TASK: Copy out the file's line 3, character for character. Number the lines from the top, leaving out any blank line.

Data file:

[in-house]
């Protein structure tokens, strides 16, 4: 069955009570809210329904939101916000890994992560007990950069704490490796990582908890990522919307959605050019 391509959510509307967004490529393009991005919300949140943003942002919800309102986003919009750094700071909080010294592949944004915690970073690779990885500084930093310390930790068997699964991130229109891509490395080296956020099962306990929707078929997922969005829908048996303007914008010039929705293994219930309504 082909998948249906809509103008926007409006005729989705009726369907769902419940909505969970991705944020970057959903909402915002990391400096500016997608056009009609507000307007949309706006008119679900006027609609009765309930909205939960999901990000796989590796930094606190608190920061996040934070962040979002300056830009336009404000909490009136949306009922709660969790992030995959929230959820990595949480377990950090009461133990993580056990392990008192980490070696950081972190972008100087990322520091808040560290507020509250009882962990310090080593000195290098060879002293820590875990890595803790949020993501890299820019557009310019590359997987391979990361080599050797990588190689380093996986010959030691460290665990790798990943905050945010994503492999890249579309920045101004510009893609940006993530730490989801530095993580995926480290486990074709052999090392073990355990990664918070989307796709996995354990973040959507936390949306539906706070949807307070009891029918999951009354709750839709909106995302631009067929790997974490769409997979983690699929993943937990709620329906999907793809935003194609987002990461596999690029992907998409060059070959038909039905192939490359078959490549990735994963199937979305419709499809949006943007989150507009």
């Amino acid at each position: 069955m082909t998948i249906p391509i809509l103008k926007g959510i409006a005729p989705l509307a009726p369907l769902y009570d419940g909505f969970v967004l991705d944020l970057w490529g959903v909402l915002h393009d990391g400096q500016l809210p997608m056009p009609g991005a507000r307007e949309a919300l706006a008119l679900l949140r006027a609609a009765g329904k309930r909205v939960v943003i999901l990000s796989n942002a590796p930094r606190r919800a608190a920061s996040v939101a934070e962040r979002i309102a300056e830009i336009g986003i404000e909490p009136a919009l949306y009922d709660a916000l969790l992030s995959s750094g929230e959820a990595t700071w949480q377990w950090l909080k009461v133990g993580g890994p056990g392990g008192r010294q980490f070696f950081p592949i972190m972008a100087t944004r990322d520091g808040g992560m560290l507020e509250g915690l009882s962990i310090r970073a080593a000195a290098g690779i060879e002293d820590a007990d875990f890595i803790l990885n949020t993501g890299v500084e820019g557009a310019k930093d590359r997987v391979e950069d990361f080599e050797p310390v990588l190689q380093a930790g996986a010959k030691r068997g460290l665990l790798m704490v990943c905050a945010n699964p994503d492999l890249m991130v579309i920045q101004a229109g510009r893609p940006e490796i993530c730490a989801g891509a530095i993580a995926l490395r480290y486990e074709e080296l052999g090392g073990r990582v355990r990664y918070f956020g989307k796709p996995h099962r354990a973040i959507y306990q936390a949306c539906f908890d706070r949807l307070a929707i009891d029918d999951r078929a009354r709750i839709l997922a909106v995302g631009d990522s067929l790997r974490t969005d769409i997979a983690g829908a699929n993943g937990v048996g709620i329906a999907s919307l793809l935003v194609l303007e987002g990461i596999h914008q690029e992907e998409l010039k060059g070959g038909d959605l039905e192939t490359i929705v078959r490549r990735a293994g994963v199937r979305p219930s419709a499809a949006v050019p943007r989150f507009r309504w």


């Amino acid at each position: 069955m082909t998948i249906p391509i809509l103008k926007g959510i409006a005729p989705l509307a009726p369907l769902y009570d419940g909505f969970v967004l991705d944020l970057w490529g959903v909402l915002h393009d990391g400096q500016l809210p997608m056009p009609g991005a507000r307007e949309a919300l706006a008119l679900l949140r006027a609609a009765g329904k309930r909205v939960v943003i999901l990000s796989n942002a590796p930094r606190r919800a608190a920061s996040v939101a934070e962040r979002i309102a300056e830009i336009g986003i404000e909490p009136a919009l949306y009922d709660a916000l969790l992030s995959s750094g929230e959820a990595t700071w949480q377990w950090l909080k009461v133990g993580g890994p056990g392990g008192r010294q980490f070696f950081p592949i972190m972008a100087t944004r990322d520091g808040g992560m560290l507020e509250g915690l009882s962990i310090r970073a080593a000195a290098g690779i060879e002293d820590a007990d875990f890595i803790l990885n949020t993501g890299v500084e820019g557009a310019k930093d590359r997987v391979e950069d990361f080599e050797p310390v990588l190689q380093a930790g996986a010959k030691r068997g460290l665990l790798m704490v990943c905050a945010n699964p994503d492999l890249m991130v579309i920045q101004a229109g510009r893609p940006e490796i993530c730490a989801g891509a530095i993580a995926l490395r480290y486990e074709e080296l052999g090392g073990r990582v355990r990664y918070f956020g989307k796709p996995h099962r354990a973040i959507y306990q936390a949306c539906f908890d706070r949807l307070a929707i009891d029918d999951r078929a009354r709750i839709l997922a909106v995302g631009d990522s067929l790997r974490t969005d769409i997979a983690g829908a699929n993943g937990v048996g709620i329906a999907s919307l793809l935003v194609l303007e987002g990461i596999h914008q690029e992907e998409l010039k060059g070959g038909d959605l039905e192939t490359i929705v078959r490549r990735a293994g994963v199937r979305p219930s419709a499809a949006v050019p943007r989150f507009r309504w």